Time To InteractiveThe perception of a website’s loading speed is an experience that no metric can fully encapsulate. During the loading process, several stages can have an impact on this perception. So, to understand if your site is slow or fast, there are several metrics that you need to look at – including Start Render and Speed Index. But although these can be used to measure the speed at which a page displays, they don’t allow you to assess a page’s level of interactivity, which is a key aspect in the user experience. And that’s why we’re proud to present a new metric: Time To Interactive.

Some sites optimize the speed of content display to the detriment of interactiveness. This can result in a frustrating user experience: the site seems to be loaded, but when the user tries to interact with it, nothing happens.

It’s important to highlight the fact that Time To Interactive is a new metric. As such, it hasn’t been standardized and needs to prove itself, and so it may undergo changes. But while its results should be analyzed with a pinch of salt, Time To Interactive is the closest metric to the concept of interactiveness. However, we believe that interactiveness is something that can’t currently be separated from the user experience and that needs to be taken into account in your webperf monitoring as of now. That’s why we’ve chosen to incorporate it into the webperf ranking that we publish every month with Le Journal Du Net. From now on, the ranking will feature the average of the Speed Index and the Time To Interactive.

What is Time To Interactive?

The TTI (Time To Interactive) metric measures the time a page takes before the user can interact with it – how long before it responds to a click. It depends on when:

  • the page displays useful content (determined by the First Contentful Paint)
  • the most visible elements on the page are interactive (when they are clickable or respond to a mouse-over, etc.)
  • the page responds to user interactions within a maximum time of 50 milliseconds.

source : dev.to

In practice, the algorithm used to calculate the TTI observes both the waterfall and network activity. The three stages involved in determining Time To Interactive are:

  • Choose a relevant starting point, such as the First Contentful Paint or the DOMContentLoadedEnd;
  • From this point, look for a window during which the network is stable for 5 seconds (and that doesn’t contain long tasks);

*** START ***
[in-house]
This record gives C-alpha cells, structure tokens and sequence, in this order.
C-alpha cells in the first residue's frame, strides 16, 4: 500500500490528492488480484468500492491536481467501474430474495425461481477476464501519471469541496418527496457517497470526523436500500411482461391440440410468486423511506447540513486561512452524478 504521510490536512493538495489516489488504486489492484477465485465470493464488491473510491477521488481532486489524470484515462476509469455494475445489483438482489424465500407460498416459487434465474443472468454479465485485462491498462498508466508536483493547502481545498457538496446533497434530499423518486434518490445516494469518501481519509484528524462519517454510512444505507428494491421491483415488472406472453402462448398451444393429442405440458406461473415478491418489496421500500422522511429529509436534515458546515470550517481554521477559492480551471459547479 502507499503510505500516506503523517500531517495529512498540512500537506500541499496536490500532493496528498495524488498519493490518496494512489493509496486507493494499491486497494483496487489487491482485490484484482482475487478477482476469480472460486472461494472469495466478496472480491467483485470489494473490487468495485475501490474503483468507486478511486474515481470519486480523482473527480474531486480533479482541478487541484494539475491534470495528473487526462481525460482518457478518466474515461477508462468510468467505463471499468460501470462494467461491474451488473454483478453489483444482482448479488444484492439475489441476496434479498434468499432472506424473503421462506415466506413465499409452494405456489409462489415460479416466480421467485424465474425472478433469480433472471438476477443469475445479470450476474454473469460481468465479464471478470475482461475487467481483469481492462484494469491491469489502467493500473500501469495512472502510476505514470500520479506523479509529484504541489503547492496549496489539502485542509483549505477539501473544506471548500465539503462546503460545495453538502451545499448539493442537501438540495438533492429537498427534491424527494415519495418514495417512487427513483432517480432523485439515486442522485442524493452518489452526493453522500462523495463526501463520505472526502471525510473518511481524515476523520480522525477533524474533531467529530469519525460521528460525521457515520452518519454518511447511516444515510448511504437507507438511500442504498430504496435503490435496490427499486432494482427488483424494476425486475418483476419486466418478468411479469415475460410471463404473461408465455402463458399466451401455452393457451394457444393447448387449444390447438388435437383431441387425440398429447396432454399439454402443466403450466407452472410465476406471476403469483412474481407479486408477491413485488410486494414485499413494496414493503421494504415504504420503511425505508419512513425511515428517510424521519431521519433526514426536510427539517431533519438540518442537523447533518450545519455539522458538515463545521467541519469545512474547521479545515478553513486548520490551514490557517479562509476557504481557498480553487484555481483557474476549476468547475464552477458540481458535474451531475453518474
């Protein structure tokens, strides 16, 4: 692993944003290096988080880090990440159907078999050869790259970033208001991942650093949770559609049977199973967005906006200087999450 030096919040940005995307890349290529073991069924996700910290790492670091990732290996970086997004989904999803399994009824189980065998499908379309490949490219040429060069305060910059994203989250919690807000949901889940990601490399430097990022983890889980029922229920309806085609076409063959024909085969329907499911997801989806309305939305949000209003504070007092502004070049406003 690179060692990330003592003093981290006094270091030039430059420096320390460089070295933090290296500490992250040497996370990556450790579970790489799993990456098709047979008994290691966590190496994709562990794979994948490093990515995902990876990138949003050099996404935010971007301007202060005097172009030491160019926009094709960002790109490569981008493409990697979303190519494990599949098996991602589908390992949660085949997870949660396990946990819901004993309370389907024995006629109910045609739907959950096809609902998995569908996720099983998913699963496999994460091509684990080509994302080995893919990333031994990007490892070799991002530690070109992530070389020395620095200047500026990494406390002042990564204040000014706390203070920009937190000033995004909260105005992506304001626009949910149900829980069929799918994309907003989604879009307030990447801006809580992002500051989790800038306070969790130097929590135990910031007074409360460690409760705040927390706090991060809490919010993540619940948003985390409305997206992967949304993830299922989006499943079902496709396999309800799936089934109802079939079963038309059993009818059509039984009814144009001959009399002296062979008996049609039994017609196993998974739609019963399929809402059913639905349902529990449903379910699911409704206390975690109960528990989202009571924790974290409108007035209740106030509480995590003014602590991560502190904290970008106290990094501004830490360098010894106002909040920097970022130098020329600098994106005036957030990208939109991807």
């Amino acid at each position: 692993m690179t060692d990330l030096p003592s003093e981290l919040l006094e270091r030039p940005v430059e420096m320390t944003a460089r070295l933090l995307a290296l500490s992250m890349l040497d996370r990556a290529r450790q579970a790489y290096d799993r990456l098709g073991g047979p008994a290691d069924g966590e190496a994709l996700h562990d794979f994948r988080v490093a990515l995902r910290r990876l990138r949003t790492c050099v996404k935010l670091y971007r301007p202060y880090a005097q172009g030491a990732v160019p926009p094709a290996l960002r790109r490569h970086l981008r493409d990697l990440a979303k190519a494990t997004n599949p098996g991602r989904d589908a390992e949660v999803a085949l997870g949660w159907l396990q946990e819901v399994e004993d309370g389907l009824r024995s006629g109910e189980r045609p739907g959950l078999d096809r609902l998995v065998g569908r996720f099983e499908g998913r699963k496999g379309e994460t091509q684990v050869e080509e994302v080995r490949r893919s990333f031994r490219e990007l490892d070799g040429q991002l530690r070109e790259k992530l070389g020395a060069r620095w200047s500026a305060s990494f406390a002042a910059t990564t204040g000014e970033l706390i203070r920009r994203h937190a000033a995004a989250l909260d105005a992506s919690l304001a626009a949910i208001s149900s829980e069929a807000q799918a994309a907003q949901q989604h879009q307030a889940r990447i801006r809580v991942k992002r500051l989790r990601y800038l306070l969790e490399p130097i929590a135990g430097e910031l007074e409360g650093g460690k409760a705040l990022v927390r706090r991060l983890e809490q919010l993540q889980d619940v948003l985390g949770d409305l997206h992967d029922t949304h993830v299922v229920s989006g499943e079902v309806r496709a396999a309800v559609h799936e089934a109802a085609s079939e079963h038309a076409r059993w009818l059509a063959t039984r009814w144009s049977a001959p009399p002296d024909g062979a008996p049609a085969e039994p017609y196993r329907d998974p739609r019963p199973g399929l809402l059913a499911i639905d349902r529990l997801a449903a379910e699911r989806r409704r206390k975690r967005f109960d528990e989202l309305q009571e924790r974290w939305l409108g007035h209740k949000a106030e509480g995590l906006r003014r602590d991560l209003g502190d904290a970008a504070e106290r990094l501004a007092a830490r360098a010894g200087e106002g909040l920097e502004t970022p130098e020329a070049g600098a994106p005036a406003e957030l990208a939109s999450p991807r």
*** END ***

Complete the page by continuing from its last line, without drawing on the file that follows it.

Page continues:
• Once this has been found, look back to the end of the last long task and report that time as Time To Interactive.

This means that it’s not possible to estimate the TTI before the analysis of the document is complete.

Here’s an illustration to help you better understand Time To Interactive:

source : Medium, Leonardo Zizzamia

Let’s add a few clarifications:

  • Using the First Meaningful Paint as the starting point is not recommended because this metric hasn’t been standardized yet;
  • TTI can’t be detected when the network isn’t stable, but the real TTI value is always found at the end of a long task;
  • A wait of at least 5 seconds is necessary before a page can be considered interactive and the TTI can be reported.

The measurement doesn’t consider a page to be interactive while the DOM build is incomplete. This means that the TTI waits for DOMContentLoadedEnd, even if this happens in the 5 seconds of network stability mentioned earlier.

Time To Interactive: how to measure it?

Time To Interactive is a new metric. As such, it isn’t yet available for all measurement tools and it should be interpreted with caution. However, you can measure it with the Lighthouse extension (available only on Chrome), via the new Speed Insight page or via WebPageTest.

However, RUM tools can’t easily measure Time To Interactive. As a result, another complementary RUM metric has emerged: First Input Delay.

Time To Interactive: how can it be improved?

Time To Interactive is directly influenced by JavaScript scripts, which can block page rendering. The more scripts there are, the greater the delay to TTI. This can vary across devices in terms of its impact because script performance varies considerably from one device to another. The slower a processor is, the more time it will spend analyzing and compiling scripts. On mobile devices, for example, the CPU is much more limited than it is on a desktop, and as a result these JSs have a much greater impact on sites loaded on mobile and the Time To Interactive is considerably longer.

So, the best way to improve your TTI is to remove or delay your JavaScripts – and, naturally, to do this quickly and effectively, we’d recommend that you use Fasterize, which offers this feature. It’s time for some spring cleaning!

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